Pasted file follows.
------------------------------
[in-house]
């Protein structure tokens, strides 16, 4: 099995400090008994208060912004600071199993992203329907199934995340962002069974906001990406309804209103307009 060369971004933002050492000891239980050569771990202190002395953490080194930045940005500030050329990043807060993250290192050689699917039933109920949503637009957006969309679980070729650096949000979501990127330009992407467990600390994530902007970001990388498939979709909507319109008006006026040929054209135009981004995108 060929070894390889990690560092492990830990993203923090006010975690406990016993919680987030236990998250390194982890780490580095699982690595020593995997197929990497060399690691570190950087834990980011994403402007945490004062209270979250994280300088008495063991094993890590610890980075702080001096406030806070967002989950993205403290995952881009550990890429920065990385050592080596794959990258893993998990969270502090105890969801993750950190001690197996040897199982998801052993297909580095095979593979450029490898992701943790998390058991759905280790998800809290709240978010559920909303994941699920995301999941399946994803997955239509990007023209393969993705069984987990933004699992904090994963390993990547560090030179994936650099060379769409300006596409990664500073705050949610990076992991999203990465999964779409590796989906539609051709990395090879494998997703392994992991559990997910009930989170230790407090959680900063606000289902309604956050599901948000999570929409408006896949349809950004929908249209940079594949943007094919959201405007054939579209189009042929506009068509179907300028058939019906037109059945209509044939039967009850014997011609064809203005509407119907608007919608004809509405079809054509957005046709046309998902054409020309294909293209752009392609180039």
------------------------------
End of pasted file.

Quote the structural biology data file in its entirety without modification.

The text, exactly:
[in-house]
């Protein structure tokens, strides 16, 4: 099995400090008994208060912004600071199993992203329907199934995340962002069974906001990406309804209103307009 060369971004933002050492000891239980050569771990202190002395953490080194930045940005500030050329990043807060993250290192050689699917039933109920949503637009957006969309679980070729650096949000979501990127330009992407467990600390994530902007970001990388498939979709909507319109008006006026040929054209135009981004995108 060929070894390889990690560092492990830990993203923090006010975690406990016993919680987030236990998250390194982890780490580095699982690595020593995997197929990497060399690691570190950087834990980011994403402007945490004062209270979250994280300088008495063991094993890590610890980075702080001096406030806070967002989950993205403290995952881009550990890429920065990385050592080596794959990258893993998990969270502090105890969801993750950190001690197996040897199982998801052993297909580095095979593979450029490898992701943790998390058991759905280790998800809290709240978010559920909303994941699920995301999941399946994803997955239509990007023209393969993705069984987990933004699992904090994963390993990547560090030179994936650099060379769409300006596409990664500073705050949610990076992991999203990465999964779409590796989906539609051709990395090879494998997703392994992991559990997910009930989170230790407090959680900063606000289902309604956050599901948000999570929409408006896949349809950004929908249209940079594949943007094919959201405007054939579209189009042929506009068509179907300028058939019906037109059945209509044939039967009850014997011609064809203005509407119907608007919608004809509405079809054509957005046709046309998902054409020309294909293209752009392609180039």